So, I had a nice, long chat with my agent yesterday. In these days of combined self- and traditional-publishing, nice long chats with my agent are … interesting.
You see, my agent is not involved with my self-publishing career. He does not provide advice, he does not provide support, and he does not see any profit. To the extent that I devote my time to self-published works, my agent remains uncompensated.
I love the self-publishing that I’m doing. I get a little thrill every time I check my sales numbers at Amazon and B&N. I’m enjoying the opportunity to pursue projects that would never see the light of day in traditional publishing — things like the novella, CAPITOL MAGIC, which I’ll be publishing by the end of this month, and a strangely formatted short story that is rattling around inside my brain… (And, yes, a new Jane Madison novel, which will likely be out in the late fall…)
But I also still love traditional publishing. I love holding ARCs in my hands. (And I got to do that on Monday, when ARCs for DARKBEAST arrived!) I love the strategizing for marketing, the “big book” feel of traditional publishing. And yes, I love the advances.
The agent and I talked for a long time about a novel I’ve considered writing for more than five years. At first, I didn’t have the skills I needed, as an author. Then, I made some questionable plot- and character-choices, which made for a weak story. But now, I think I’m ready to roll up my sleeves, to see what I can do. (And when I’m ready to share that publicly, this will be the first place I talk!)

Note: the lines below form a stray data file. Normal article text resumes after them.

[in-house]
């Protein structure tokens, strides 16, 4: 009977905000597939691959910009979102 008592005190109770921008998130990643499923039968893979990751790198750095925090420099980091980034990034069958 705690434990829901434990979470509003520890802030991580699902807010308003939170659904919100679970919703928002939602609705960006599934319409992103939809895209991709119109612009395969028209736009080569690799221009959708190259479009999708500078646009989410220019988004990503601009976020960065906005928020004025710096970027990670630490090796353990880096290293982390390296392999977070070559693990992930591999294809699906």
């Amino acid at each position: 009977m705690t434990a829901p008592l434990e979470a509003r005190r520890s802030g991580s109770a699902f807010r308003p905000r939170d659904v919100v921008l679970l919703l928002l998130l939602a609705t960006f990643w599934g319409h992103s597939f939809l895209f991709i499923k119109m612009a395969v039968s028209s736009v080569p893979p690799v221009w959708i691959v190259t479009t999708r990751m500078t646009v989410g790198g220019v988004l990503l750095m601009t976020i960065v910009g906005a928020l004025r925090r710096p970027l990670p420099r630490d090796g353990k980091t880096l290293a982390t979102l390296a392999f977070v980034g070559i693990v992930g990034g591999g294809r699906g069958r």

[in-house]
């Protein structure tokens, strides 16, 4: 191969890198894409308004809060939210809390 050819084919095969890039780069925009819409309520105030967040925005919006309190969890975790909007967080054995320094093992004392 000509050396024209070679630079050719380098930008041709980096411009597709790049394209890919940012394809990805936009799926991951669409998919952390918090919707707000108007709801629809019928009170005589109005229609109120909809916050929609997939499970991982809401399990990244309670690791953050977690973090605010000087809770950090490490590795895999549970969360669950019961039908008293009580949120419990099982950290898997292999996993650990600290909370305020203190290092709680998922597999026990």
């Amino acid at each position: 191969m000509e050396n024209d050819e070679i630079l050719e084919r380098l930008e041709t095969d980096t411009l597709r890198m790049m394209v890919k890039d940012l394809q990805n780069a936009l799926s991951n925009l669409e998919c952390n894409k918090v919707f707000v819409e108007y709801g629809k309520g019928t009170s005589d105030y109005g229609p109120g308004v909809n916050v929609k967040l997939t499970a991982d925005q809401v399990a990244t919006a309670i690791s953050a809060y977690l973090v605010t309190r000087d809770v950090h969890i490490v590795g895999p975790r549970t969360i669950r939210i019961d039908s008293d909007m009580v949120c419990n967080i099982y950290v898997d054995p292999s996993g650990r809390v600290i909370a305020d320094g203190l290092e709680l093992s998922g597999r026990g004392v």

One thing has remained constant, between the world of traditional publishing and the world of self-publishing: my First Reader. I met my First Reader in 1994 (!), in an AOL chat room that was built around Orson Scott Card’s Hatrack River series. Bruce critiqued some of my work then, and he has been the first reader of every one of my novels (except the category romance) ever since. We’ve only met in person once, and we’ve had a couple of times where we’ve been out of email touch for a few months. Nevertheless, despite differences in gender, age, religion, family-situation, and probably a million other things, Bruce remains a most-valued partner in my writing process.
And now, Bruce has published one of his novels. THE POCKET UNIVERSE is available on Amazon — it’s the story of a fifteen-year-old girl who bridges our world and another. As with all of Bruce’s novels, the story is relatively simple, quite straightforward — except for the moments when it isn’t, when it knocks you over with a twist or a turn or a moment of Meaning that you didn’t predict. If you’re interested, check it out on Amazon: http://www.amazon.com/dp/B007SQP8ZG
Mindy, off to get some writing done…